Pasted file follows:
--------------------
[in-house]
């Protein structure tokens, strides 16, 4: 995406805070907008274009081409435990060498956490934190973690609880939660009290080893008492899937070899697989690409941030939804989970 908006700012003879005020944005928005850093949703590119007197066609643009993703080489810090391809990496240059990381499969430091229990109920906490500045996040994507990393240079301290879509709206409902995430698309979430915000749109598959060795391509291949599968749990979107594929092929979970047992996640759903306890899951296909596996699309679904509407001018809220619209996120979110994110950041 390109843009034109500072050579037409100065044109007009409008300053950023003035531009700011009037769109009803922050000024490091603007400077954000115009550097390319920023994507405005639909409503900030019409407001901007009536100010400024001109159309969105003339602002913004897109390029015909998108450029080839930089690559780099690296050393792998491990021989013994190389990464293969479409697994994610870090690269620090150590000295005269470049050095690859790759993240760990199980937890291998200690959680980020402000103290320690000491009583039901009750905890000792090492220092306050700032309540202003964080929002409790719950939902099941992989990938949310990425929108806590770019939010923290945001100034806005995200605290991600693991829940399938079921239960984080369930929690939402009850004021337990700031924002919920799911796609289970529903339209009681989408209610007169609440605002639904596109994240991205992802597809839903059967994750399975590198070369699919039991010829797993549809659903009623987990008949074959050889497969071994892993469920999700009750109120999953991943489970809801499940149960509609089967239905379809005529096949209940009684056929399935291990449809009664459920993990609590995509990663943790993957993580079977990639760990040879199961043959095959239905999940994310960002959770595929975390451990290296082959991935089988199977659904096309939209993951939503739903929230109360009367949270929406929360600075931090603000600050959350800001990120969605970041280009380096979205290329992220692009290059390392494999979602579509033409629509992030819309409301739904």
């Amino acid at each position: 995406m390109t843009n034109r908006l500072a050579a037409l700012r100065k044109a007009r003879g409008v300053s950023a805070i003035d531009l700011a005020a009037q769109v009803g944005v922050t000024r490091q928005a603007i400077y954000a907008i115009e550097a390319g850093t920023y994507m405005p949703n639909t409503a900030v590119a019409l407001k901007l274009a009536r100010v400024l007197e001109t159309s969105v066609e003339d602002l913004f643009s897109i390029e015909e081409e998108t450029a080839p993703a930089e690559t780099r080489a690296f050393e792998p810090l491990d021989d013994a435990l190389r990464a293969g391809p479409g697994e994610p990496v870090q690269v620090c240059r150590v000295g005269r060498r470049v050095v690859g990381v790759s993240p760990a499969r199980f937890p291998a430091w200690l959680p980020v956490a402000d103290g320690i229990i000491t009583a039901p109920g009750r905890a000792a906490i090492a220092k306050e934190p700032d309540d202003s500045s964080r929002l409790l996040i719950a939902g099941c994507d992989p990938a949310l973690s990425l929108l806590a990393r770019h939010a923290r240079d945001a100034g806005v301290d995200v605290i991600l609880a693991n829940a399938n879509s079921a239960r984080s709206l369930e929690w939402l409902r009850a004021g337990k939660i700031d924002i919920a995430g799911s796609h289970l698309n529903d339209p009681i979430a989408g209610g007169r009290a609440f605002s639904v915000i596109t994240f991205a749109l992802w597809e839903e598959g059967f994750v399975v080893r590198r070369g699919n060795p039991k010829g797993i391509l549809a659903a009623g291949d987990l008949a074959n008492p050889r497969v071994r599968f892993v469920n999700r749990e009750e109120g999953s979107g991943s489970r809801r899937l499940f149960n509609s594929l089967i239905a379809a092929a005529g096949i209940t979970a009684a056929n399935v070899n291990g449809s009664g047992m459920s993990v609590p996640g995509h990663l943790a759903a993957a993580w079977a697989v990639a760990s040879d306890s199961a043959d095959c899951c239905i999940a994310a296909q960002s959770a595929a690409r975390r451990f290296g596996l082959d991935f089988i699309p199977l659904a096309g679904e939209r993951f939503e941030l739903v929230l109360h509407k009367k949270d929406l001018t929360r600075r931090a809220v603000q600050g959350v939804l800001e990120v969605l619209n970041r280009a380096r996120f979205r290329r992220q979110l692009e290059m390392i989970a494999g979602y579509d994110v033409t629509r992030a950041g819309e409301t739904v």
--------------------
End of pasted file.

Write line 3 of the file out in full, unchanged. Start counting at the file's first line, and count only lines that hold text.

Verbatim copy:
């Amino acid at each position: 995406m390109t843009n034109r908006l500072a050579a037409l700012r100065k044109a007009r003879g409008v300053s950023a805070i003035d531009l700011a005020a009037q769109v009803g944005v922050t000024r490091q928005a603007i400077y954000a907008i115009e550097a390319g850093t920023y994507m405005p949703n639909t409503a900030v590119a019409l407001k901007l274009a009536r100010v400024l007197e001109t159309s969105v066609e003339d602002l913004f643009s897109i390029e015909e081409e998108t450029a080839p993703a930089e690559t780099r080489a690296f050393e792998p810090l491990d021989d013994a435990l190389r990464a293969g391809p479409g697994e994610p990496v870090q690269v620090c240059r150590v000295g005269r060498r470049v050095v690859g990381v790759s993240p760990a499969r199980f937890p291998a430091w200690l959680p980020v956490a402000d103290g320690i229990i000491t009583a039901p109920g009750r905890a000792a906490i090492a220092k306050e934190p700032d309540d202003s500045s964080r929002l409790l996040i719950a939902g099941c994507d992989p990938a949310l973690s990425l929108l806590a990393r770019h939010a923290r240079d945001a100034g806005v301290d995200v605290i991600l609880a693991n829940a399938n879509s079921a239960r984080s709206l369930e929690w939402l409902r009850a004021g337990k939660i700031d924002i919920a995430g799911s796609h289970l698309n529903d339209p009681i979430a989408g209610g007169r009290a609440f605002s639904v915000i596109t994240f991205a749109l992802w597809e839903e598959g059967f994750v399975v080893r590198r070369g699919n060795p039991k010829g797993i391509l549809a659903a009623g291949d987990l008949a074959n008492p050889r497969v071994r599968f892993v469920n999700r749990e009750e109120g999953s979107g991943s489970r809801r899937l499940f149960n509609s594929l089967i239905a379809a092929a005529g096949i209940t979970a009684a056929n399935v070899n291990g449809s009664g047992m459920s993990v609590p996640g995509h990663l943790a759903a993957a993580w079977a697989v990639a760990s040879d306890s199961a043959d095959c899951c239905i999940a994310a296909q960002s959770a595929a690409r975390r451990f290296g596996l082959d991935f089988i699309p199977l659904a096309g679904e939209r993951f939503e941030l739903v929230l109360h509407k009367k949270d929406l001018t929360r600075r931090a809220v603000q600050g959350v939804l800001e990120v969605l619209n970041r280009a380096r996120f979205r290329r992220q979110l692009e290059m390392i989970a494999g979602y579509d994110v033409t629509r992030a950041g819309e409301t739904v």